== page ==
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Netherlands—which are the most atheistic societies on earth—consistently rate better than religious nations on measures like life expectancy, infant mortality, crime, literacy, GDP, child welfare economic equality, economic competitiveness, gender equality, health care, investments in education, rates of university enrollment, internet access, environmental protection, lack of corruption, political stability, and charity to poorer nations, etc.” Harris explains that religion—at its best—is a distraction, but that it quickly tumbles into delusional behavior and, for some, violent and vindictive actions against those not subscribing to a given set of beliefs. Harris begins by asking: does religion matter? Is it religion that leads people to perform the more unsavory behaviors associated with a prescribed religion, or is it something else? Harris argues that it is absolutely religious belief. This is in contradiction to some prominent researchers in the field. One such researcher is Scott Atran: On the other hand, one often encounters bewildering denials of the power of religious beliefs, especially from scientists who are not themselves religious. For instance, the anthropologist Scott Atran alleges that “core religious beliefs are literally senseless and lacking in truth conditions” and, therefore, cannot actually influence a person’s behavior. According to Atran, Muslim suicide bombing has absolutely nothing to do with Islamic ideas about martyrdom and jihad; rather, it is the product of bonding among “fictive kin.” Atran has publicly stated that the greatest predictor of whether a Muslim will move from merely supporting jihad to actually perpetrating an act of suicidal violence “has nothing to do with religion, it has to do with whether you belong to a soccer club” (p. 155). With Harris, we find it difficult to embrace Atran’s argument that religious beliefs matter little, especially in motivating actions such as suicide terrorism. Atran’s argument is especially incredible upon reading actual interviews with wouldbe suicide terrorists, during which they voice heavenly rewards as a reason for committing suicide terrorism (Stern 2004). In the words of a 14 yearold failed suicide terrorist: I thought there would be a little bit of pain, and then I would be in heaven…Where I used to go to school, there were Taliban all around. One day one of them told me to go with him to become a suicide bomber, but I told him if he wanted to kill people he should do it himself, not ask children. But he kept coming back. He said there was no point studying. He told me that nothing was better than paradise, and that you could earn that by killing nonbelievers. The Taliban prayed all the time and read the Koran, so I thought they were good people. My heart told me to go and train with them (Maqbool, 2011). Religious beliefs are important motivators of the actions of religious adults, but they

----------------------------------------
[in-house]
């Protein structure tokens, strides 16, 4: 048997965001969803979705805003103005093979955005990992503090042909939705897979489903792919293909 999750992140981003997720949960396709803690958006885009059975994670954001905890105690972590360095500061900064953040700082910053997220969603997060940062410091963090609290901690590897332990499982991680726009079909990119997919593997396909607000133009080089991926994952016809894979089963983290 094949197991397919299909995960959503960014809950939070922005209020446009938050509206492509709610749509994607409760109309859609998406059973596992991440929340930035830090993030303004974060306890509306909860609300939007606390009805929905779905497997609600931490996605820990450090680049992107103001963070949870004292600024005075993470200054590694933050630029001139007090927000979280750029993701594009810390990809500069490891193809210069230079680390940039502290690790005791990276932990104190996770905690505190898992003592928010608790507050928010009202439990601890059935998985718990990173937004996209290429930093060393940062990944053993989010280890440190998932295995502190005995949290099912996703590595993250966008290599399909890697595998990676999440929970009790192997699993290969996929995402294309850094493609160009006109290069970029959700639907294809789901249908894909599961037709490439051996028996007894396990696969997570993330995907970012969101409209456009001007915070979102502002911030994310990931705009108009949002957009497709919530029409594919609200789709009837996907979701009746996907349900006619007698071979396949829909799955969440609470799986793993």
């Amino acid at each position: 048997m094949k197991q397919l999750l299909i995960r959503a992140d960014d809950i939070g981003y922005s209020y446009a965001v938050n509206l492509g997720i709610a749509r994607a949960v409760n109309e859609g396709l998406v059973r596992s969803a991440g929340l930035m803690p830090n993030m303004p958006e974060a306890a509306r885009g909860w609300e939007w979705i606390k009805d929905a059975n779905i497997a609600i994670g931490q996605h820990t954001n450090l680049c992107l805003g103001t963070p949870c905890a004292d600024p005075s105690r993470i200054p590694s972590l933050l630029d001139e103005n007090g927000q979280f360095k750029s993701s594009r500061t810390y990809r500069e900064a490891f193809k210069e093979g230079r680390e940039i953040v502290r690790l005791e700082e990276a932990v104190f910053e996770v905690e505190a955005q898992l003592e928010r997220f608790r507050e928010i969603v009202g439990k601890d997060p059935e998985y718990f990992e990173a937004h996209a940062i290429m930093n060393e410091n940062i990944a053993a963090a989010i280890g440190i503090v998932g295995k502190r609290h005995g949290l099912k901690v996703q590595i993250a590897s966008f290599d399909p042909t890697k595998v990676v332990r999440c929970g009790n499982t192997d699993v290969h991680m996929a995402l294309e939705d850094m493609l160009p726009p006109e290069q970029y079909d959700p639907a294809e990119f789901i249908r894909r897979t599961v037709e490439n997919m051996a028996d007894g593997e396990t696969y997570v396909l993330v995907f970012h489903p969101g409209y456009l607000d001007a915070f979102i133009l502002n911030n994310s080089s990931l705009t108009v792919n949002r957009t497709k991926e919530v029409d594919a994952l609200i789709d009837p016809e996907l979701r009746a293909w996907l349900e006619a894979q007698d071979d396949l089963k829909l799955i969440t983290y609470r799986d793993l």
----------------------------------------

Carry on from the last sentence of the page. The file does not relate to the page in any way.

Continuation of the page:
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also are a potent tool for the indoctrination of children, who rely heavily on information from older, experienced sources. Gervais, Willard, Norenzayan, and Henrich (2011) provide an overview of the literature that addresses how children are affected by religious belief and religious education from their peers. This literature indicates, for example, that children understand and track the accuracy and reliability of sources to gauge reliance on the source for future information. In addition, children are more likely to prefer sources that appear to be certain and confident. Finally, children are more likely to value an adult source over another child. Indoctrination is a common tool adults use to socialize children into a religion. Another common tool is the use of scare tactics. Harris details horror stories about the abuses committed by Catholic clergy, and the promise of hellfire they used to silence their many young victims (p. 200). To say that religious belief does not matter in the actions committed by those that live their lives according to those beliefs is disingenuous and naïve. Harris may seem like he has an axe to grind with the religious community, but in light of the effect that religious beliefs can have on the most vulnerable of minds (i.e., children), we support his forthright criticism of the hypocrisy involved in what many (billions, actually) see as the only form of morality. Moral Relativism One of the most convincing arguments Harris makes is that against moral relativism. Moral relativism is the notion that all moral values are equal in that they are all culturally created and are therefore valid andmoral within their cultural context. Harris emphasizes how dangerous moral relativism can be when used by the minds of otherwise intelligent individuals to defend the detrimental cultural practices of others in the name of tolerance. Harris argues that Westerners use moral relativism as “intellectual reparations for the crimes of Western colonialism, ethnocentrism, and racism” (p. 45). He is quick to explain that he does not view the West as more “enlightened” than any other culture. He is arguing instead “that the most basic facts about human flourishing must transcend culture, just as most other facts do” (p. 45). Harris explains that the Taliban may truly believe that they are on a mission to better the lives of all Muslims. Their beliefs, however, are incompatible with human flourishing insofar as they encourage suicide bombing, compulsory veiling, excision of the genitals of children, denying women education, and punishing those that attempt to avoid these fates with beatings, acid, or death. Clearly, these actions do not increase the wellbeing (or health, for that matter) of the targets of these actions. Harris shares a quote by anthropologist Donald Symons that Steven Pinker (2002) included in his book,The Blank Slate: If only one person in the world held down a terrified, struggling, screaming little girl, cut off her genitals with a septic blade, and sewed her back up, leaving only a tiny hole for urine and menstrual flow, the only question would be how severely that person should be punished, and whether the death penalty would be a sufficiently severe sanction. But when millions of people do this, instead of the enormity being magnified millionsfold,